Somebody down there liked the looks of a nymph and grabbed it hard. This was a much more powerful fish than the wiper (or white bass) I'd caught back at the dam's west end. Still, for a few seconds things went well and I was full of hope: the fish, under maximum pressure, came my way grudgingly and then paused some 15 feet away, swimming back and forth directly in front of me, staying deep. Then apparently it connected the strange prickly sensation in its jaw to the possibility that danger was close by. The fish wheeled about, tached its engine to catapult launch RPM, punched up the afterburner and... was...gone.

In a flash of time the coils of stripped line at my feet got yanked through the guides, my reel handle blurred 20 or 30 revolutions and then this mystery fish, now some distance away, came off. I never saw it, but if I'd walked around to the other side of the lake I might have found it flopping in the grass after it ran up onto dry land.

This mid-depth take and the fish's escape velocity suggested that it was a wiper. If so, then I have to say that "wiper" is an appropriate name for this fish; a person who fishes for them should keep a fresh roll of toilet paper handy because you'll need something to wipe with if you ever connect with a big one.

A hundred feet or so beyond the grounded fish feeder, Old Reliable fooled another largemouth bass, a bigger one that I would have photographed had it not self-released just as I was reaching down to thumb its jaw.

And then a few minutes later Old Reliable absorbed a thunderclap hit from one of the true terrors of Kansas freshwater. There's fish that eat bugs, then there's fish that angrily gobble down any bug they can fit their mouth around. The fish I caught next could be called the freshwater version of an ocean jewfish. Large head and huge mouth in relation to its body length. A heavy hitter, bigtime. I was lucky enough to land this one, and grateful to the recent Bulletin Board advice about de-barbing my hooks to enable safe releases.

Here in all his glory, I give you "The Creature from Carbondale City Lake."

I'm just thankful this brute green sunfish wasn't bigger, else he'd have torn off my left thumb. And yes, the nymph I caught him on can't be seen but it's there inside his mouth and it's a #10 flashback Hare's Ear nymph.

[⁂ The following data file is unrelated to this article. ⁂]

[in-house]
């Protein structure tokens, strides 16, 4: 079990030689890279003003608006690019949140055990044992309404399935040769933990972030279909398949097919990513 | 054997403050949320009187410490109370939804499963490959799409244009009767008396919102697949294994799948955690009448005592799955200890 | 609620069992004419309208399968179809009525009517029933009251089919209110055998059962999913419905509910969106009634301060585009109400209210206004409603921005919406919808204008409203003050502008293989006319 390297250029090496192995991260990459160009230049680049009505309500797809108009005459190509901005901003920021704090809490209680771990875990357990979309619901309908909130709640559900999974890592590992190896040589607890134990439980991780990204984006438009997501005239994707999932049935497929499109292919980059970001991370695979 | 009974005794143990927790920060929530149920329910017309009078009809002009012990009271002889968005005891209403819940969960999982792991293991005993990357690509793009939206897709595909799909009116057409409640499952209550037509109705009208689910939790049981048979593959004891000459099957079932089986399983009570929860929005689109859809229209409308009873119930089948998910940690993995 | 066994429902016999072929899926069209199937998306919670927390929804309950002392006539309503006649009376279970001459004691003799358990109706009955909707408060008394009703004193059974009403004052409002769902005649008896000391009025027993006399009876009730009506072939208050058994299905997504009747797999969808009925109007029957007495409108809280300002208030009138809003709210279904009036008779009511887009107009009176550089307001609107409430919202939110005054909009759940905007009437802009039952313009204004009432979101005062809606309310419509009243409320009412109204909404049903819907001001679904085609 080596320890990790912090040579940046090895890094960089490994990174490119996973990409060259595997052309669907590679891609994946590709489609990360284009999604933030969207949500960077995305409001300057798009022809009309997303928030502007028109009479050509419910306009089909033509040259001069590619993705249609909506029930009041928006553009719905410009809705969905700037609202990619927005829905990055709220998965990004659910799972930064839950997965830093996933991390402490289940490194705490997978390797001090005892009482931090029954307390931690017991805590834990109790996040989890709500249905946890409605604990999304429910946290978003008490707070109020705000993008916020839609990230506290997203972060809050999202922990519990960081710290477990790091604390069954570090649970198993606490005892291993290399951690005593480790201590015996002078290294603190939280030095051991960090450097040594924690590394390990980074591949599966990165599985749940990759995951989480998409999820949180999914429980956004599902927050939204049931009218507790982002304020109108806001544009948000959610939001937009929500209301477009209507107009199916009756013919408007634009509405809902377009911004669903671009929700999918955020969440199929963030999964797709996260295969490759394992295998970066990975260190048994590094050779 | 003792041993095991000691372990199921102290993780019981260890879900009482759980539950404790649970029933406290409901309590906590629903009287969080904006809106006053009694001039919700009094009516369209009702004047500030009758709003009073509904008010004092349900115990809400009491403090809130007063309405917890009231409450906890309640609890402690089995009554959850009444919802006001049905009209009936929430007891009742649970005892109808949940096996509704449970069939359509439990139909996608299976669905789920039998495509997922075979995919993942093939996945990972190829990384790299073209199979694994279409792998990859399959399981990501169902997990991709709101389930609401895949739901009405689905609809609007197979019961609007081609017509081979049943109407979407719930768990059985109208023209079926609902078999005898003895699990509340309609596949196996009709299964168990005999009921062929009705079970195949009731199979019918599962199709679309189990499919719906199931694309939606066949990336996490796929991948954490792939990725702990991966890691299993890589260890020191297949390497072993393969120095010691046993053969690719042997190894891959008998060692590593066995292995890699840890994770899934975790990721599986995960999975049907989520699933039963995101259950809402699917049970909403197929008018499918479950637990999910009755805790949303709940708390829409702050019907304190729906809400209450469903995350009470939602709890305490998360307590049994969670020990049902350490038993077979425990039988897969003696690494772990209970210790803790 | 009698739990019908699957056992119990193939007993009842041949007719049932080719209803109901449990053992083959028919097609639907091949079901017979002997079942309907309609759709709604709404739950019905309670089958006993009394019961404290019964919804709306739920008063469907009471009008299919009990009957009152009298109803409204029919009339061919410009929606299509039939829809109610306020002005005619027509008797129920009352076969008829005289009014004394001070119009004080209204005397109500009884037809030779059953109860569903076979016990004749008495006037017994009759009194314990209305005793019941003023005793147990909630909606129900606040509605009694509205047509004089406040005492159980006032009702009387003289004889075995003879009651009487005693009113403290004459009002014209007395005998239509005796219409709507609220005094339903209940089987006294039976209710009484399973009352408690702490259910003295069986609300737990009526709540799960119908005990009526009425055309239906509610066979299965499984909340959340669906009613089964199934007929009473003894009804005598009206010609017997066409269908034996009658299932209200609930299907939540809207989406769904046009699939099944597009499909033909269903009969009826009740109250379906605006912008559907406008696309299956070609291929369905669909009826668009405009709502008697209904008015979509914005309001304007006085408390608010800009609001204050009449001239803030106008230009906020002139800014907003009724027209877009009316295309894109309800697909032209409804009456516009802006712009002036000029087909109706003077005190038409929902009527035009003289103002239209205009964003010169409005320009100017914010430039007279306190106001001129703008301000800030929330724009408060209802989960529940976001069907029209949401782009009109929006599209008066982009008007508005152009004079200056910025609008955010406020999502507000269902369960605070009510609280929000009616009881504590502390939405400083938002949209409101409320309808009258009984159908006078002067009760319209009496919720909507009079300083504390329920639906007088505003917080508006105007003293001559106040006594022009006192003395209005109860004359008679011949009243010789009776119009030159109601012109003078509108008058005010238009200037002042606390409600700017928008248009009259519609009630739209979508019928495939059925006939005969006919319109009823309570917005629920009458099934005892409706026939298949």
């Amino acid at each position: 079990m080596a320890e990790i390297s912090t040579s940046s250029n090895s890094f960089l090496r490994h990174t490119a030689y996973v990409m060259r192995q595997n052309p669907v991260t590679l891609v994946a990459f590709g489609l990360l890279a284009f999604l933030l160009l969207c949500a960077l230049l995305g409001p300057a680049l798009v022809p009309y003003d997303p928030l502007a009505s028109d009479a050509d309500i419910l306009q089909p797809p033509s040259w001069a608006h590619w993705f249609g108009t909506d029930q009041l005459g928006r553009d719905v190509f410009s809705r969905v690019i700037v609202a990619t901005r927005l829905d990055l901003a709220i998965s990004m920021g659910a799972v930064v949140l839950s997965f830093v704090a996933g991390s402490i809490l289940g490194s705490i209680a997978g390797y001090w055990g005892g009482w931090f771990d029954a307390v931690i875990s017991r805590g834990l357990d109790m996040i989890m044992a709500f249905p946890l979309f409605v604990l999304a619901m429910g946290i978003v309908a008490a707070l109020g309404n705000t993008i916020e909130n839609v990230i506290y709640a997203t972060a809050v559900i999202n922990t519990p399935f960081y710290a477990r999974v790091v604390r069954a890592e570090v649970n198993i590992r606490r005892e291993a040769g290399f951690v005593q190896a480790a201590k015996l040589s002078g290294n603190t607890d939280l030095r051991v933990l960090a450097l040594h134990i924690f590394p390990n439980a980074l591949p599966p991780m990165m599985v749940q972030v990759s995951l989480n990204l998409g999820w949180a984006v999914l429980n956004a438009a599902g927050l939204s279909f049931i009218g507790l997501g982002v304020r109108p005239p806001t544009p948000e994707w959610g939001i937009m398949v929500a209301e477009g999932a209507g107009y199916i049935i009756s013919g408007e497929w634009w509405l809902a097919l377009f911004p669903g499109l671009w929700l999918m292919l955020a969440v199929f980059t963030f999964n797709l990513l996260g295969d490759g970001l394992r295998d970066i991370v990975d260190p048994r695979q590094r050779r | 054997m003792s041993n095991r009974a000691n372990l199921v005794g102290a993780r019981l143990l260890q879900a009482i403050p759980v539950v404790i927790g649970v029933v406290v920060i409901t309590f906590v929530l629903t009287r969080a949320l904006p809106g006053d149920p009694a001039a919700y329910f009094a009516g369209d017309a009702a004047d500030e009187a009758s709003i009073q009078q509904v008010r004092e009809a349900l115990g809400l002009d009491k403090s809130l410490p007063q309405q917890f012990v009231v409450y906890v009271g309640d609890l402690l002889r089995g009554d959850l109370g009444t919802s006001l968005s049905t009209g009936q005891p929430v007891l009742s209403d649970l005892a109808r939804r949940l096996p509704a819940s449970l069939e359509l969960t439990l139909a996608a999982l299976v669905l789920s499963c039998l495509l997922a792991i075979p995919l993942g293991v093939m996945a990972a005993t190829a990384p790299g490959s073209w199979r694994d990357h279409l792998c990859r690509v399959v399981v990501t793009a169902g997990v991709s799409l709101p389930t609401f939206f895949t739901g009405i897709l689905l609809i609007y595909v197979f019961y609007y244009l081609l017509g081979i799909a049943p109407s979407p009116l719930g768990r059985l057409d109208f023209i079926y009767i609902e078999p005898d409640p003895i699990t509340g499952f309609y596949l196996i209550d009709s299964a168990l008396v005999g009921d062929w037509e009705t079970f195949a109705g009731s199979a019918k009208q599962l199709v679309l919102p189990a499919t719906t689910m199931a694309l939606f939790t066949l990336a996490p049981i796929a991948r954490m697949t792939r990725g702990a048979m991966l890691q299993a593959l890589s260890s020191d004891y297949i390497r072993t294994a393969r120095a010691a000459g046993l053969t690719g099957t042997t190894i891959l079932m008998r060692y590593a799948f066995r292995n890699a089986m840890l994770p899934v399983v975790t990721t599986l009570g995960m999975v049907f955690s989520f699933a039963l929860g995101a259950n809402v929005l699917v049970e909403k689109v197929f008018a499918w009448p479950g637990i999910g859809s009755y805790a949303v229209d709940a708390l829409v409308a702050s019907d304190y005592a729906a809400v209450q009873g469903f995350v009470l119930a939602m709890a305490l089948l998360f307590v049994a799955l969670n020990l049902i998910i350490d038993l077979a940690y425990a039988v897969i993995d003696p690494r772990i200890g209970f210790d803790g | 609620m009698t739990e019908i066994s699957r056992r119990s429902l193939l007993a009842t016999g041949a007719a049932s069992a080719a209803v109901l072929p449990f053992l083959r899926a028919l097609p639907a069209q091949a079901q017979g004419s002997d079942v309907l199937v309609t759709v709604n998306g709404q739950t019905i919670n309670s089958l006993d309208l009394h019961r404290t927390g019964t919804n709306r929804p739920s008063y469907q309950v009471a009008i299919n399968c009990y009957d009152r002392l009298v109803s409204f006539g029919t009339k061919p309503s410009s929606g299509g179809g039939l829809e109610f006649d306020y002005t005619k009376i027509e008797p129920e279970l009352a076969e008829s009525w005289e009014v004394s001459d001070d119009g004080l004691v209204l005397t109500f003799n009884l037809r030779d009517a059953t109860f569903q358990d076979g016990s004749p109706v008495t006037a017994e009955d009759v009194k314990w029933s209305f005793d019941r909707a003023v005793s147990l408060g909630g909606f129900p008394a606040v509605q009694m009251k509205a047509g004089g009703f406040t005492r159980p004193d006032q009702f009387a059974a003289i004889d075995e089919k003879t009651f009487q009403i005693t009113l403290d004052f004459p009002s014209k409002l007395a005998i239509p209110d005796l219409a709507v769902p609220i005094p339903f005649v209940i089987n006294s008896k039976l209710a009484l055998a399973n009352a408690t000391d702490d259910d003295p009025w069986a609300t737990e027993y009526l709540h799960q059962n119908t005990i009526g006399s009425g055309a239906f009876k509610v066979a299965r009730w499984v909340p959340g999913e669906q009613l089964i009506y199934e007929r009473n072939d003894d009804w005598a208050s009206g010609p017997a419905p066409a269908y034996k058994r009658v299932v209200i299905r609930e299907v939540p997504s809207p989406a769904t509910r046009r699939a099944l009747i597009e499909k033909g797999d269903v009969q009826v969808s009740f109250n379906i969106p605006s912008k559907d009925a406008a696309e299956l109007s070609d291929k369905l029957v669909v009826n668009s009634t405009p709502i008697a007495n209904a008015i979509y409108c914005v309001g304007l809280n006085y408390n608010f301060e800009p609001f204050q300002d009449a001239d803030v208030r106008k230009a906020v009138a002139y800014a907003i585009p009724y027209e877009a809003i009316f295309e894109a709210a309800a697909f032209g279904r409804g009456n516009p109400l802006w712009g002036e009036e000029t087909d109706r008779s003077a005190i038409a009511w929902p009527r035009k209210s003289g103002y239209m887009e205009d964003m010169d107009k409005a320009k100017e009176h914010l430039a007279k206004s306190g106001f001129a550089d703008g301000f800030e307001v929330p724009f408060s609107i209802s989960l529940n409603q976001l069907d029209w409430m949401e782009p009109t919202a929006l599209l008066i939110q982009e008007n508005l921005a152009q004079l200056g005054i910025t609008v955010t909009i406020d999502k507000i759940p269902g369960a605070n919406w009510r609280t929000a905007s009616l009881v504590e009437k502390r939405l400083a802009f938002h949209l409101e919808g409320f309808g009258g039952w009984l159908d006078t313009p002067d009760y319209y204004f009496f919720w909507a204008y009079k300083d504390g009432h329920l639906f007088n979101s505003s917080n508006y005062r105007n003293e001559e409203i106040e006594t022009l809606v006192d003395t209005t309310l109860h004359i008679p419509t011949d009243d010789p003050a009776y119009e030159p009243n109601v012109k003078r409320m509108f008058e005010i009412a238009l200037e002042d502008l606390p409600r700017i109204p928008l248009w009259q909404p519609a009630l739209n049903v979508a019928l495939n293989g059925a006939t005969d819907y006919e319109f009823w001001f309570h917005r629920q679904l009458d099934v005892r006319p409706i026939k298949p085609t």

One thing I learned from this "scouting stop" is that deep-nymphing the rocky face of a lake dam is definitely a profitable enterprise for a fly fisher. I'll definitely be doing it again as there are times when various fish species congregate along the face of rocky dams for feeding and spawning. Aquatic nymphs doubtless enjoy the protection afforded by all the rocks. So by using a slow-sinking nymph like an un-weighted #10 HEN, it's possible to employ various countdown intervals and thereby explore multiple depth zones until you locate the fish.

And another thing I learned: In lakes where wipers are abundant, or even a possibility, it pays to be mentally prepared for one of their lightning bolt strikes. ~ Joe

About Joe:

From Douglas County, Kansas, Joe is a former municipal and federal police officer. In addition to fishing, he hunts upland birds and waterfowl, and for the last 15 years has pursued the sport of solo canoeing. On the nearby Kansas River he has now logged nearly 5,000 river miles while doing some 400 wilderness style canoe camping trips. A musician/singer/songwriter as well, Joe's 'day job' is with the U.S. General Services Adminstration.

Joe at one time was a freelance photojournalist who wrote the Sunday Outdoors column for his city newspaper. Outdoor sports, writing and music have never earned him any money, but remain priceless activities essential to surviving the 'day job.'